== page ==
By looking at the curricula, one can see that the disconnect between covering Indigenous content and responding to Indigenous worldviews stems from the Ministry’s use of federally and provincially approved definitions of Indigenous people in curriculum and policy[vi]. Many of the definitions used in the curricula are found in the Indian Act and Canadian Constitution, which frames Indigenous people as part or under the authority of the Canadian state[vii]. Although 32 new definitions relating to Indigenous peoples and their history at the hands of the Canadian state were added to the revised elementary Social Studies and grade nine and ten Canadian and World Studies curricula, the majority of the definitions were repeated in the 2018 curriculum. Therefore, the 74 Indigenous expectations and guiding questions identified at the elementary level, and the 11 Civics, 13 Geography, and 39 History expectations and guiding questions found in grades nine and ten, lack the depth and discursive ability to teach Indigenous issues and worldviews beyond the colonial definitions already imposed by the Canadian state.[viii]
For example, in many of the expectations and examples provided in the 2013 curricula, Indigenous people are likened to political advocacy groups that oppose the extraction of resources. This presentation is in contrast to Indigenous people being recognized as the original inhabitants of the land with worldviews that tie them spiritually to a particular place in an interconnected relationship with the lands and “resources” being extracted. This approach misses the fact that, through treaties, Indigenous people can and do exist as political actors outside of the Canadian system.[x]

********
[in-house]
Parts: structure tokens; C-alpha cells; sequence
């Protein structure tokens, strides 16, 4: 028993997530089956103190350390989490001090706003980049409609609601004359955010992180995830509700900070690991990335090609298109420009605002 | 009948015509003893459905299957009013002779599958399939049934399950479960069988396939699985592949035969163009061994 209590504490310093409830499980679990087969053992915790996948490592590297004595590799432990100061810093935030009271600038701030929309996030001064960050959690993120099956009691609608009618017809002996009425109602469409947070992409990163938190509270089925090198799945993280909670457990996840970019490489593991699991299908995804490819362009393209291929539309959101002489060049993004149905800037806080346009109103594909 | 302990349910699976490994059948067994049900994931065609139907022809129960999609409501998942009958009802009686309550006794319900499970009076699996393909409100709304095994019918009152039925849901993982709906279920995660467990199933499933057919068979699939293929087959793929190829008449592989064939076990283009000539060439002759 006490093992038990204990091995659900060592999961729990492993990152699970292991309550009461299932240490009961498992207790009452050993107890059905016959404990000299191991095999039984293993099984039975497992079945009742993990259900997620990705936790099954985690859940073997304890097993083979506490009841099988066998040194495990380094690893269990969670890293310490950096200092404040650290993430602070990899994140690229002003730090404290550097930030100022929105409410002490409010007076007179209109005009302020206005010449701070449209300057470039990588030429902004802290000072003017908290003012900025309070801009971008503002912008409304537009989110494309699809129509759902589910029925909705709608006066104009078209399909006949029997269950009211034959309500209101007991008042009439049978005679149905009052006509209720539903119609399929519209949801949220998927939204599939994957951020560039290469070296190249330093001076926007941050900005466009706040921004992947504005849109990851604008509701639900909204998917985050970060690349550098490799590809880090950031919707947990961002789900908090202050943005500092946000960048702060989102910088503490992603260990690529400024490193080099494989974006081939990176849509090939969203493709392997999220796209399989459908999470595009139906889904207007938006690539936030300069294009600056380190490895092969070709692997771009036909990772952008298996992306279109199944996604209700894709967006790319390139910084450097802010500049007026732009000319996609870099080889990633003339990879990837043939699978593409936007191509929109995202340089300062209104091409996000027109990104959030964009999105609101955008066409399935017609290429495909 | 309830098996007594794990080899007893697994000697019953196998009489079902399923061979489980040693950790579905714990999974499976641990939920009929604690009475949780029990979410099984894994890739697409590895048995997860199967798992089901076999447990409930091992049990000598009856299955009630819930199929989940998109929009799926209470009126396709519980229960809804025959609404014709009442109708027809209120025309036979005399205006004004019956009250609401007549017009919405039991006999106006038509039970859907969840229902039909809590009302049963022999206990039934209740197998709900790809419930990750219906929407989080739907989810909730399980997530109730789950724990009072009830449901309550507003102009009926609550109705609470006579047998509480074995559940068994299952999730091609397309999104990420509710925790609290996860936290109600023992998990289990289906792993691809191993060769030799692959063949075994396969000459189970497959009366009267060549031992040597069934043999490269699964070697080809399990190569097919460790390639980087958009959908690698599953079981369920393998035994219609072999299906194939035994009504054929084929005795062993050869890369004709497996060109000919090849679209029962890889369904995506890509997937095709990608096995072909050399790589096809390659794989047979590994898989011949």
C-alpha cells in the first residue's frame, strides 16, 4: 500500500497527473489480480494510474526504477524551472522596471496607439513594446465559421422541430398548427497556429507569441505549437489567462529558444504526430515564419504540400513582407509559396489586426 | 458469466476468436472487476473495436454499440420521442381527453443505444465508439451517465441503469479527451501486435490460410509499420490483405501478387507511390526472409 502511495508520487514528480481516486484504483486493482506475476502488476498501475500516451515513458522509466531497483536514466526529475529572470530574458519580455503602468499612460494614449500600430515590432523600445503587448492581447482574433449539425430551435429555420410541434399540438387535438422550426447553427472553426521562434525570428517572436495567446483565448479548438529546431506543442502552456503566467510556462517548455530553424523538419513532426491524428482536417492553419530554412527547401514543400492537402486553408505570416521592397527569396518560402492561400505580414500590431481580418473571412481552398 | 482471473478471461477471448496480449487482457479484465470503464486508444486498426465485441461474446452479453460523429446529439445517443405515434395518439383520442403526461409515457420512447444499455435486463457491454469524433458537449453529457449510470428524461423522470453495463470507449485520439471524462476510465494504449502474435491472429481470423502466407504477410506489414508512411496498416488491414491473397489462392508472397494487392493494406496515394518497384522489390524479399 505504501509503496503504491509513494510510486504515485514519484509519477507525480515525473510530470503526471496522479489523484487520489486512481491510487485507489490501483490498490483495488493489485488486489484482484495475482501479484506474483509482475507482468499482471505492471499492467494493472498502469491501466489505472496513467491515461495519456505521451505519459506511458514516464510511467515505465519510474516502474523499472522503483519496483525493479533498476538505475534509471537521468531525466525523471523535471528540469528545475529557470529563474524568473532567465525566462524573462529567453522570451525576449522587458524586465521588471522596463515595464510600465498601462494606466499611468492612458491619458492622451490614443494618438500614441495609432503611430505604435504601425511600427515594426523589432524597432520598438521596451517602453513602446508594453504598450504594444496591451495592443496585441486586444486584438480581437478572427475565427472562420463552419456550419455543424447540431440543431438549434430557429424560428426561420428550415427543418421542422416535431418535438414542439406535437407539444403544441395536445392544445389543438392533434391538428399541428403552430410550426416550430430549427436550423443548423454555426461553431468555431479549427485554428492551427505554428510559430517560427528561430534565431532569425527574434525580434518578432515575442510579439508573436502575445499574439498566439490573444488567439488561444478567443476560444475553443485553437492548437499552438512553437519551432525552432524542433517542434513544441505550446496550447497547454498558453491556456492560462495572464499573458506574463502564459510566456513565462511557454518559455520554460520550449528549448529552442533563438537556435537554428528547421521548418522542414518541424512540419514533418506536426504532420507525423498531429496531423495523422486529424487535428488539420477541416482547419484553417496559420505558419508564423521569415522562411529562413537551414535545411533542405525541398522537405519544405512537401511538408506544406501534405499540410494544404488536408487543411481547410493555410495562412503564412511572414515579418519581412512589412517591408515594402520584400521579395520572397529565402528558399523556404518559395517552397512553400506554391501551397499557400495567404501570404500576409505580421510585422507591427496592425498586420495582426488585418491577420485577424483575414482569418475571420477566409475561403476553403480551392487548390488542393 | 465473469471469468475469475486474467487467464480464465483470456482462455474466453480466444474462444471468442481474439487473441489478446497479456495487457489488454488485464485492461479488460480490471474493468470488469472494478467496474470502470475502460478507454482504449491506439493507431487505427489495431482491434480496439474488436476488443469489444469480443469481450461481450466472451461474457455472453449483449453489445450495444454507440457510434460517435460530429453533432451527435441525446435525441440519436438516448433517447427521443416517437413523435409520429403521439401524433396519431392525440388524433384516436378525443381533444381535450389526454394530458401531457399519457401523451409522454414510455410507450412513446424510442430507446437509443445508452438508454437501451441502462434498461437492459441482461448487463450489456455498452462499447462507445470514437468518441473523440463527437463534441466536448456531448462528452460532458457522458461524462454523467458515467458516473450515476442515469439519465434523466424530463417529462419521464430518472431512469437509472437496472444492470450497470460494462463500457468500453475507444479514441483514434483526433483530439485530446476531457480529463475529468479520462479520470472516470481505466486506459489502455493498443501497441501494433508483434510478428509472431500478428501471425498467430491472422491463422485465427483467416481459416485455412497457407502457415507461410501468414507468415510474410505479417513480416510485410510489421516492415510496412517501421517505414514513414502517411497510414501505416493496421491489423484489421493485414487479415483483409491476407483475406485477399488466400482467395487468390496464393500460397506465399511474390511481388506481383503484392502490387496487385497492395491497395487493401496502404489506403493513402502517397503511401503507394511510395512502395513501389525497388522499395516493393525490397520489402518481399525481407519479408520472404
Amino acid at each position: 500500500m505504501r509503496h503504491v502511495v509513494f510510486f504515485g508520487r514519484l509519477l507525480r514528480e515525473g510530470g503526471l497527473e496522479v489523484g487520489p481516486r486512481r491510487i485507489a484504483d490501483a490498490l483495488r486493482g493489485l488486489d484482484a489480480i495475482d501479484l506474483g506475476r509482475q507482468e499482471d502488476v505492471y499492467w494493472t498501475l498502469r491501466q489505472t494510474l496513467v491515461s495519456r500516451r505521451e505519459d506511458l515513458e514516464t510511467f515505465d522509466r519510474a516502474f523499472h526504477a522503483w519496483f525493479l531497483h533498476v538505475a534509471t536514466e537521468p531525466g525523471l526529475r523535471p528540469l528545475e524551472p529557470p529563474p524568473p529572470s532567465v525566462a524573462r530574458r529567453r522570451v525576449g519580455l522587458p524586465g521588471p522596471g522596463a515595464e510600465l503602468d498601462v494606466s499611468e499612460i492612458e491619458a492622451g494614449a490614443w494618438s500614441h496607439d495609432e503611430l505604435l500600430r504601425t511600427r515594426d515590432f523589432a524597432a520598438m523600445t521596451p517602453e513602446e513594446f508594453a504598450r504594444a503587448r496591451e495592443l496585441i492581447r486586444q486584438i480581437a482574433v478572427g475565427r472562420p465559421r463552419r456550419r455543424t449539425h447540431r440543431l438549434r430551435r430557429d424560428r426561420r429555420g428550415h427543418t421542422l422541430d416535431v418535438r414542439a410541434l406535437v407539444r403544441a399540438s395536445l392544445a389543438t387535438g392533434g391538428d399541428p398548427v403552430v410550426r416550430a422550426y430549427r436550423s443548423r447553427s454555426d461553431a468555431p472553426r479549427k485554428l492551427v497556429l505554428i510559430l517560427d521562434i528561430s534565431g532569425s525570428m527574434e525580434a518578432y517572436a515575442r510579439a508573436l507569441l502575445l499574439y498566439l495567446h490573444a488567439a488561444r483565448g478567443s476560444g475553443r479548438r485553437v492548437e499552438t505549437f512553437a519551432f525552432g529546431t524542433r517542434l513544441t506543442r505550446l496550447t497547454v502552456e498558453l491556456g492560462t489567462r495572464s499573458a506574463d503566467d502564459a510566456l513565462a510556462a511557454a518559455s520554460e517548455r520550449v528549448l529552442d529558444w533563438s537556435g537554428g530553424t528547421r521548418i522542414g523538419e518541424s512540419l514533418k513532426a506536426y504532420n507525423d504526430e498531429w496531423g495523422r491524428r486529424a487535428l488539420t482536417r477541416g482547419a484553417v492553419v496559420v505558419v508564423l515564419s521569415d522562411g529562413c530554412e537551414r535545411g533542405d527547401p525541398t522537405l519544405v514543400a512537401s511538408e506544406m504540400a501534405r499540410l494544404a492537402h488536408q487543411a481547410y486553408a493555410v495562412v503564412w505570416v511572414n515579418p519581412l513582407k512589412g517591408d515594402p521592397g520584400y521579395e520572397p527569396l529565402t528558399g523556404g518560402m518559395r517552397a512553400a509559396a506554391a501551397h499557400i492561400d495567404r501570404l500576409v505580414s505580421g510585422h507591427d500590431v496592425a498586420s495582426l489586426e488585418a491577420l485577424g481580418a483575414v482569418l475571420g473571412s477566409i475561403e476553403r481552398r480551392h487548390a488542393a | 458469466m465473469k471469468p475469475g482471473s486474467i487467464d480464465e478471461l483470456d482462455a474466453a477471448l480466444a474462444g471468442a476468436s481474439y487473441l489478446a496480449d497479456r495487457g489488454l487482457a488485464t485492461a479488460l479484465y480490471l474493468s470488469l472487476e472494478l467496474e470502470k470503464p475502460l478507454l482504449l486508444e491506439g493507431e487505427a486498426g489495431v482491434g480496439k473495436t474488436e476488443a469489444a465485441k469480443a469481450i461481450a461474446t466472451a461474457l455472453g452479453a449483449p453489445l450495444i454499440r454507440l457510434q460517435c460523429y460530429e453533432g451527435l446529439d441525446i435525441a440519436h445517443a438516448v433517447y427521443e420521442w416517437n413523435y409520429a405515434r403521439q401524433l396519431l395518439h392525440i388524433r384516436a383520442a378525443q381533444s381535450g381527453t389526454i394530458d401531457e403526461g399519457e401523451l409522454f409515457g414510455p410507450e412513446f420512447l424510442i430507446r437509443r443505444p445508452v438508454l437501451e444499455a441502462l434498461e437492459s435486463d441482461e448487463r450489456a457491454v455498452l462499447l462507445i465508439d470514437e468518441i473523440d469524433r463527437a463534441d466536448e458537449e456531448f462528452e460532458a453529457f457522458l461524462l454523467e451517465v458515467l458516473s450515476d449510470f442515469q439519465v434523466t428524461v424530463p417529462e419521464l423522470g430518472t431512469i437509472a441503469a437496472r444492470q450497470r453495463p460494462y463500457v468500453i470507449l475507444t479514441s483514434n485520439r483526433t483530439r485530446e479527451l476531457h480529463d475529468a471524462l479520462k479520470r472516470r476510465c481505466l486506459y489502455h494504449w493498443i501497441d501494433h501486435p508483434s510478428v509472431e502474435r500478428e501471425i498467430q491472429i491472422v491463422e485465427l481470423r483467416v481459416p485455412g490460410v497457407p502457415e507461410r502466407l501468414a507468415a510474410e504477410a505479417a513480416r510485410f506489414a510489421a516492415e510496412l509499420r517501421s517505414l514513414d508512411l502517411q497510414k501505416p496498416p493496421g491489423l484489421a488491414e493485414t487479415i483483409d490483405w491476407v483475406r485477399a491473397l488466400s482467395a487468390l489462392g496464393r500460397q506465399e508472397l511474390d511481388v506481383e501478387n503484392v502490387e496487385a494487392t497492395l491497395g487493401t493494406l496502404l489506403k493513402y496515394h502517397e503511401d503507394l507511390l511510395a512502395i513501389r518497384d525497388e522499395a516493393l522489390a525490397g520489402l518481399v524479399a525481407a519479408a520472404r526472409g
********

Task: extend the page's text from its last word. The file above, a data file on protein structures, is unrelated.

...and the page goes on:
Understanding Indigenous worldviews as being outside the Canadian state’s definitions is a key element for understanding and working with Indigenous people when developing curriculum for both Indigenous and non-Indigenous students. For this to happen, the Ontario government needs to follow the recommendations of RCAP and the TRC and ensure continuous consultations with Indigenous people and communities, allowing them to lead educators on the critical issues surrounding the teaching of colonization and the process of reconciliation in Ontario schools.
As a scholar who has worked with Indigenous people, non-Indigenous educators, and university students to create Indigenous-centric lesson plans from the current elementary and high school curricula, it is clear that the revisions in 2013 and 2018 created a space in which Indigenous content and worldviews can be taught if Indigenous and non-Indigenous educators are able to hear what Indigenous people and communities want to be taught. Instead, the fragile trust created between Indigenous people and the Ontario Ministry of Education through the Ministry’s continual revision of their curricula was shattered by the Ford government’s sudden cancellation of the consultation sessions with Indigenous people and educators in July 2018.